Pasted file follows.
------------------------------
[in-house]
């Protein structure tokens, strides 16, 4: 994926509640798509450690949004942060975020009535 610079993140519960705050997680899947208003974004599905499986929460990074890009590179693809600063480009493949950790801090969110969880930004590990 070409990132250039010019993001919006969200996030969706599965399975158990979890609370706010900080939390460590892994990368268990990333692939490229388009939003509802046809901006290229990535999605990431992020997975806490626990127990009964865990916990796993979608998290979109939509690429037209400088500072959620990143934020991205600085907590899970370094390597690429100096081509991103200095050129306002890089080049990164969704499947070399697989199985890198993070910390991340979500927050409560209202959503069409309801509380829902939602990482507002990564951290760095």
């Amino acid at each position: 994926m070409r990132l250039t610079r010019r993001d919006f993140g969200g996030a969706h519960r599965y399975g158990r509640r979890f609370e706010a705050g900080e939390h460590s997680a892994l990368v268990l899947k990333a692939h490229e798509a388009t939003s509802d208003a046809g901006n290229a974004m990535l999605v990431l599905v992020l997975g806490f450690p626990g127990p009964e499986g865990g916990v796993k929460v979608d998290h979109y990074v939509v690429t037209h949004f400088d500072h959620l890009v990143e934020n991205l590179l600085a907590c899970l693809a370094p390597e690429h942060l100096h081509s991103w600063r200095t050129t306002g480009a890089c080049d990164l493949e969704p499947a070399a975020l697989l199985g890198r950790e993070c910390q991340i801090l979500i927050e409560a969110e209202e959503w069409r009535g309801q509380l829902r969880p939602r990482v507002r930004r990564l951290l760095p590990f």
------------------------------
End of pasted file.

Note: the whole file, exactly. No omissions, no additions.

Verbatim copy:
[in-house]
């Protein structure tokens, strides 16, 4: 994926509640798509450690949004942060975020009535 610079993140519960705050997680899947208003974004599905499986929460990074890009590179693809600063480009493949950790801090969110969880930004590990 070409990132250039010019993001919006969200996030969706599965399975158990979890609370706010900080939390460590892994990368268990990333692939490229388009939003509802046809901006290229990535999605990431992020997975806490626990127990009964865990916990796993979608998290979109939509690429037209400088500072959620990143934020991205600085907590899970370094390597690429100096081509991103200095050129306002890089080049990164969704499947070399697989199985890198993070910390991340979500927050409560209202959503069409309801509380829902939602990482507002990564951290760095």
């Amino acid at each position: 994926m070409r990132l250039t610079r010019r993001d919006f993140g969200g996030a969706h519960r599965y399975g158990r509640r979890f609370e706010a705050g900080e939390h460590s997680a892994l990368v268990l899947k990333a692939h490229e798509a388009t939003s509802d208003a046809g901006n290229a974004m990535l999605v990431l599905v992020l997975g806490f450690p626990g127990p009964e499986g865990g916990v796993k929460v979608d998290h979109y990074v939509v690429t037209h949004f400088d500072h959620l890009v990143e934020n991205l590179l600085a907590c899970l693809a370094p390597e690429h942060l100096h081509s991103w600063r200095t050129t306002g480009a890089c080049d990164l493949e969704p499947a070399a975020l697989l199985g890198r950790e993070c910390q991340i801090l979500i927050e409560a969110e209202e959503w069409r009535g309801q509380l829902r969880p939602r990482v507002r930004r990564l951290l760095p590990f």